Second, he raised the question of that most feared of all economic conditions, systemic risk.

Thus, two offsetting implications of deposit insurance must be kept in mind. On the one hand, it is clear that deposit insurance has contributed to the prevention of bank runs that could have destabilized the financial structure in the short run. On the other, even the current levels of deposit insurance may have already increased risk-taking at insured depository institutions to such an extent that future systemic risks have arguably risen.

Third, he justified the need for government regulation of a government-protected market, since the protection — or perception of protection — undermines the free market’s phenomenon of self-policing.

Indeed, the reduced market discipline and increased moral hazard at depositories have intensified the need for government supervision to protect the interests of taxpayers and, in essence, substitute for the reduced market discipline. Deposit insurance and other components of the safety net also enable banks and thrift institutions to attract more resources, at lower costs, than would otherwise be the case. In short, insured institutions receive a subsidy in the form of a government guarantee that allows them both to attract deposits at lower interest rates than would be necessary without deposit insurance and to take more risk without the fear of losing their deposit funding. Put another way, deposit insurance misallocates resources by breaking the link between risks and rewards for a select set of market competitors.

The problem with this argument in the capital markets today is that there is no government agency that regulates the derivative markets. If that is what is needed to overcome moral hazard — I mean other than removing the cause, government intervention in the first place — then what protects the world from systemic risk of a bank payments gridlock?


Modern capital markets rest on the assumption that central bank’s monetary policies should, can, and will protect investors from a systemic breakdown.

The modern division of labor has come into existence because investors have faith in two factors: (1) the free market’s ability to allocate risk and uncertainty in an efficient manner; and (2) central banks’ ability to insure against the breakdown of the fractional reserve banking system. In other words, investors believe that systemic risk can be mitigated by central banks. Or, more to the point, investors believe that the inherent risk of fractional reserve banking can be overcome by the concerted intervention into the capital markets by central banks.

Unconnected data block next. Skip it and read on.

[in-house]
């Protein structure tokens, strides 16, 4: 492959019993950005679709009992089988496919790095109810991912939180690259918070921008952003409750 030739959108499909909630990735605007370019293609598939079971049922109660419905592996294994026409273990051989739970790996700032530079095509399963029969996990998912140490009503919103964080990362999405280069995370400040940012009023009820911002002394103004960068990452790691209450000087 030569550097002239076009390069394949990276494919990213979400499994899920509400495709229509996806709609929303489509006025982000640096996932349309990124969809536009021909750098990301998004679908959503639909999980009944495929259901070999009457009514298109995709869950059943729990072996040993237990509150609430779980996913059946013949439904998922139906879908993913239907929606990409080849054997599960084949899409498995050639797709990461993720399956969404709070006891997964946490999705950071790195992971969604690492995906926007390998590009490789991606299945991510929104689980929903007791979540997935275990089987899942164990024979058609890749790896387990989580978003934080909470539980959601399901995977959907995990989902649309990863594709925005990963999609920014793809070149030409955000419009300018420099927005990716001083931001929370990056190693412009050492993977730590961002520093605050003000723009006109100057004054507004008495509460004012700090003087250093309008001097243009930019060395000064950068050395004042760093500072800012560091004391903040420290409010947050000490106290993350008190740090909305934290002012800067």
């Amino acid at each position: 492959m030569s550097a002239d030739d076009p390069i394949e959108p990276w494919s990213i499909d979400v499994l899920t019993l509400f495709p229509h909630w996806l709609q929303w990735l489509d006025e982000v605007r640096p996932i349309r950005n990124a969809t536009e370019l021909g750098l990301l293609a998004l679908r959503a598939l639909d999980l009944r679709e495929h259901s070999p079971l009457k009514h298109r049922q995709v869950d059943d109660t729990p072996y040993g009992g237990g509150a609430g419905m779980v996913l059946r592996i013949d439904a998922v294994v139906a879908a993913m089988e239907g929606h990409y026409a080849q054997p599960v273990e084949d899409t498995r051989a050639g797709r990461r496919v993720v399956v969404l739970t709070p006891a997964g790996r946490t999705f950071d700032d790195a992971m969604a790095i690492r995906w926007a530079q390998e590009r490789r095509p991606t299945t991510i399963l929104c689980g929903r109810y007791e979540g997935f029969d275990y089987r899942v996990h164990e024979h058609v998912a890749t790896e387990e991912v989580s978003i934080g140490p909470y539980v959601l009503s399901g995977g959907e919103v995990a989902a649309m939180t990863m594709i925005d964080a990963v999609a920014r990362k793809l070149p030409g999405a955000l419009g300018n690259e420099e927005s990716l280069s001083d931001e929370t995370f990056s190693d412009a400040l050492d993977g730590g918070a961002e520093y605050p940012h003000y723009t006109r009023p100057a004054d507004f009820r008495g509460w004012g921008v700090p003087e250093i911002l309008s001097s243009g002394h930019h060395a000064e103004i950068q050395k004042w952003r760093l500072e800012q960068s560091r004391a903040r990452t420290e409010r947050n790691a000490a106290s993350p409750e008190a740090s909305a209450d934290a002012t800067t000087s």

Greenspan in 1998 warned Congress about cascading cross defaults. Cascading cross defaults impose the threat of gridlock on the bank payments system — the ultimate fire sale.

Investors today believe that Milton Friedman was correct in his 1963 book, A Monetary History of the United States. They believe that the Federal Reserve System could have intervened to save the American banking system from a wave of bankruptcies in 1929—32.

It is not just investors who believe this. Most economists also believe it. Most important, Ben Bernanke believes it. He said so in his 2002 speech congratulating Friedman on his 90th birthday. I have never seen any more laudatory review of Friedman’s book. He wrote that “the direct and indirect influences of the Monetary History on contemporary monetary economics would be difficult to overstate.” He was quite correct in this assessment.

Today I’d like to honor Milton Friedman by talking about one of his greatest contributions to economics, made in close collaboration with his distinguished coauthor, Anna J. Schwartz. This achievement is nothing less than to provide what has become the leading and most persuasive explanation of the worst economic disaster in American history, the onset of the Great Depression — or, as Friedman and Schwartz dubbed it, the Great Contraction of 1929—33.

Bernanke identified the book’s major discovery: “the Great Depression can reasonably be described as having been caused by monetary forces.”

Rothbard made the same argument in America’s Great Depression, also published in 1963. But his book was ignored by the academic world for the opposite reason that Friedman’s was accepted: He showed that the FED’s policies in the 1920s had caused the boom, which produced the bust when the FED ceased inflating. Friedman’s book was a call for further FED inflation. Rothbard’s was a call for no more inflation. It is available free of charge here.

The cause of the depression, as Bernanke described Friedman’s conclusion, was the gold standard.

Friedman and Schwartz’s insight was that, if monetary contraction was in fact the source of economic depression, then countries tightly constrained by the gold standard to follow the United States into deflation should have suffered relatively more severe economic downturns. Although not conducting a formal statistical analysis, Friedman and Schwartz gave a number of salient examples to show that the more tightly constrained a country was by the gold standard (and, by default, the more closely bound to follow U.S. monetary policies), the more severe were both its monetary contraction and its declines in prices and output. One can read their discussion as dividing countries into four categories.